This might as well be the creative quandary at the heart of James Gunn’s “Guardians of the Galaxy”. For their tenth outing, Marvel Studios had promised something different with “Guardians”, drawing on lesser known material and hiring a director associated with off-colour splat-pieces like 2006’s “Slither”. The result encompasses a gorgeously detailed bunch of outlaws and only slightly better than average (but wholly rudimentary) genre plotting. Some of Gunn’s penchant for darkness has been preserved, and he treats his characters with refreshing intelligence and care, but ultimately the work descends into the same MacGuffin hunt formula that Marvel demands on practicing annually. Watching the titular characters grow and interact is a joy, but Gunn’s picture doesn’t offer enough on a storytelling level to incur more than moderate cheer.

One time occupant of Earth turned intergalactic bandit Peter Quill (Chris Pratt) finds himself in possession of a coveted orb. Whilst trying to pawn the piece on Xandar, Quill runs afoul of Kree mercenary Gamora (Zoe Saldana) and a pair of unusual bounty-hunters; a tempestuous raccoon named Rocket (voiced by Bradley Cooper) and his simple associate Groot (Vin Diesel). After a brief skirmish, all four are arrested, placed in a remote space-prison where they encounter vengeful Drax (Dave Bautista). With Kree psychopath Ronan (Lee Pace) intent on attaining the orb for genocide, the newly formed Guardians plot an escape, reluctantly accepting the responsibility of protecting Xandar along the way.

“Guardians” is an exceptionally cast blockbuster. There are very few obvious choices amid the eclectic thespians attached to the project, but each proves themselves adept in unpredictable ways. The newly buffed-up Pratt moves away from TV’s Andy Dwyer to channel Harrison Ford. Thankfully he never coasts on a slavish Han Solo impersonation, taking the sci-fi icon’s gentle charm and infusing it with a unique neurosis and discontentment. Gunn has always dealt predominantly with outsiders, and Quill is the quintessential example, a charismatic goof disengaged by his confused past and thinly disguised melancholy. He’s a rootless hero, deprived of a home, and this shines through in Pratt’s sympathetic characterisation. He may not steal as many scenes as Cooper’s easily aggravated Rocket or Bautista’s droll Drax, but he’s the beating heart of Gunn’s opera. If you’d suggested the notion of “Andyana Jones” to fans of “Parks & Recreation” in 2010, they’d have smelt a cheap DVD extra. Yet in 2014 here we are with the real thing, and it’s damn credible.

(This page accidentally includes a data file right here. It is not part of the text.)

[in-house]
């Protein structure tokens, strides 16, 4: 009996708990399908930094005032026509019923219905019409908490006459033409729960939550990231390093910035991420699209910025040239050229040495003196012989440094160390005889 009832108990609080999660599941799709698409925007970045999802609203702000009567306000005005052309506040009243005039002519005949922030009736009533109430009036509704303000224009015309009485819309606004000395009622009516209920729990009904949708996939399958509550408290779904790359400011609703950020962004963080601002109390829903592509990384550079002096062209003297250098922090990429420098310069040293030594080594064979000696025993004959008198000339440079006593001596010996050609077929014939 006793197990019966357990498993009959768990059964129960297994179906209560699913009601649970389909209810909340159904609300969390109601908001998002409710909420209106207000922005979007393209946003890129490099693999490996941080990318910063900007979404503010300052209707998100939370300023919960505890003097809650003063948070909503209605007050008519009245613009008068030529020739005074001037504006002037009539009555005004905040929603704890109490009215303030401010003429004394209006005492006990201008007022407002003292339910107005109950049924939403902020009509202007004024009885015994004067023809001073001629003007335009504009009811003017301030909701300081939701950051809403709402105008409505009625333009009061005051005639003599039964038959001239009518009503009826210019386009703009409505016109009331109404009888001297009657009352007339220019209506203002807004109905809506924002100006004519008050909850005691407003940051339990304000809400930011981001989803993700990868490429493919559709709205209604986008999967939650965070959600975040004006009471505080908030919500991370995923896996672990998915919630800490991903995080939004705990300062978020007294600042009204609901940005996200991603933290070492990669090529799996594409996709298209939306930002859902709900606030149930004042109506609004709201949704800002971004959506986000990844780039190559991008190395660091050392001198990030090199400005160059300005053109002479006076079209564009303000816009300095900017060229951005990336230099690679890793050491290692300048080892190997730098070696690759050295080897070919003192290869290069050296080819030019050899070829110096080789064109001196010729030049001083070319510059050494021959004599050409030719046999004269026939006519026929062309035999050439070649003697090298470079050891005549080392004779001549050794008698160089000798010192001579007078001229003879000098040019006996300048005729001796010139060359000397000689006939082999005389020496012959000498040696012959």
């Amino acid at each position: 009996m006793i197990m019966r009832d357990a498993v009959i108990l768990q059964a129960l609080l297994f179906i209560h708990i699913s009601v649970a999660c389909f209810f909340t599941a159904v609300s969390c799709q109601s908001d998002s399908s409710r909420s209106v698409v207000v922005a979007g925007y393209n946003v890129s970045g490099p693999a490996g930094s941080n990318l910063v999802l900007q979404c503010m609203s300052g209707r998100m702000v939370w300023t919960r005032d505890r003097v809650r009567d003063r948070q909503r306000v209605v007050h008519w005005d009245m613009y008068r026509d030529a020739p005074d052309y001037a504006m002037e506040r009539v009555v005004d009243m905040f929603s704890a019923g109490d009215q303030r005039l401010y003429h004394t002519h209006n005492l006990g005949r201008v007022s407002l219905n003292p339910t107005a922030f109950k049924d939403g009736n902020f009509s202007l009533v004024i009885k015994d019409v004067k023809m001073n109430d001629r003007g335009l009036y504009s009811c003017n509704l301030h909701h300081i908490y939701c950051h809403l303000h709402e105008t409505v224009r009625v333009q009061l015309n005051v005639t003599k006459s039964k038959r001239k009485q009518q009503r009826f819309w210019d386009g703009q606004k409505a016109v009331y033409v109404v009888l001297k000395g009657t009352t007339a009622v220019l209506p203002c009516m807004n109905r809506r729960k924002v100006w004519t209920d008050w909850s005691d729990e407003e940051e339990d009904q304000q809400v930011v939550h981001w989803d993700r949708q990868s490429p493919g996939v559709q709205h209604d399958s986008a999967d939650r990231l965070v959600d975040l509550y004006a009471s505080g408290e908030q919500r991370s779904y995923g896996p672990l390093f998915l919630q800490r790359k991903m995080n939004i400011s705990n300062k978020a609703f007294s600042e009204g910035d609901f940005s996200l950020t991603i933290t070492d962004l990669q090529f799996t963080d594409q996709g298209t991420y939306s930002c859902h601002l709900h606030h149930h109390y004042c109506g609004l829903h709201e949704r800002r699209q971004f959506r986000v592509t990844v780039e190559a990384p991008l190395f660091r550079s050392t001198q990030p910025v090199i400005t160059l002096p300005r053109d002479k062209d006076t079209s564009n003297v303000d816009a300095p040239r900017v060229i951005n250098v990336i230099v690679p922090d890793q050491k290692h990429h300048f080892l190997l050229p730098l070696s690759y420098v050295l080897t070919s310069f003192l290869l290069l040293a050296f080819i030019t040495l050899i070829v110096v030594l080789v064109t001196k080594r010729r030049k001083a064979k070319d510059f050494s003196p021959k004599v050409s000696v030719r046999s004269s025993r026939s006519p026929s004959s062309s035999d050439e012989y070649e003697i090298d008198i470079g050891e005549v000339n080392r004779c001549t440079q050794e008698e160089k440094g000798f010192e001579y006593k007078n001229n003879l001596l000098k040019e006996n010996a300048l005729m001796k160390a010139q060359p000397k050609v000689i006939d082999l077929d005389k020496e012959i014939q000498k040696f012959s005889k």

Of course Pratt is just one piece in the impressive ensemble, all brought to life through Gunn’s snappy penmanship and ability to write entertaining scenes in which characters simply talk. It’s an underrated skill - Joss Whedon possesses it - but not all Marvel films have evidenced the same degree of confidence with basic character interaction. Indeed the levels of nuance and pop in these moments actually serve to underline the shortcomings of the central narrative, which devolves into a generic chase feature. The personality and quick-wittedness of Gunn’s dialogue sits at odds with the safe storytelling, and the less than imposing antagonist. I appreciate that Ronan’s end-goal is plenty evil, but Pace’s colourless performance and Gunn’s disinterest in him render the villain wet. He’s never scary and when the film slows to focus on his scheming, it grinds to a halt, slackening under the lack of spark. Even Ronan’s lair, a gigantic space-craft, has little of the imagination evident in most other aspects of the production design. If a hero is only as good as his nemesis, then the Guardians have been short-changed on their debut voyage. As Ronan’s sidekick Karen Gillan is much more intimidating, all piercing angles and inhumane snarls, but unfortunately, at least for now, Gunn has limited use for her.

The amalgamation of physical and digital sets is staggeringly good, one often completely indistinguishable from the other. Of course for a film costing $170 million this should be standard (sadly it isn’t), but the craft and thought poured into the various environments is definitely worthy of applause. From the opening credits, set on the desolate planet of Morag, Gunn sets a high standard of visual polish, filling the environment with smart, seemingly unrelated fine-brushing, the sort which lesser film-makers would view as surplus to requirement. It’s in these touches that Gunn’s picture achieves maybe the greatest sense of aesthetic cohesion in a Marvel work since 2011’s “Captain America:  The First Avenger”, creating a distinct world and set of expectations on which to hinge the action. The over-arching politics and geography of the universe remain foggy (I thought Peace Treaty subplots had been outlawed in sci-fi since 1999?), but it’s nothing a sequel couldn’t smooth over.

And a sequel is coming. The end credits suggest “The Guardians of the Galaxy will return”, but a $94 million opening weekend in the States all but cements the fact.  Gunn’s distinct brand of humour and proclivity for strong characters has seemingly overridden the film’s formulaic backbone (or perhaps enhanced it), drawing a favourable audience response over the weekend past. I myself took to seeing “Guardians of the Galaxy” twice, but it seems my initial reaction was the correct one. “Guardians of the Galaxy” is tremendous fun, but not as daring as those previously aware of Gunn’s oeuvre might have predicted. It’s a magnificently shot and beautifully acted event-flick, but maybe a cut below the summer’s very best mainstream fare. Still, as I said before, it’s nothing a Gunn-ier follow-up wouldn't improve.

A Review by Daniel Kelly, 2014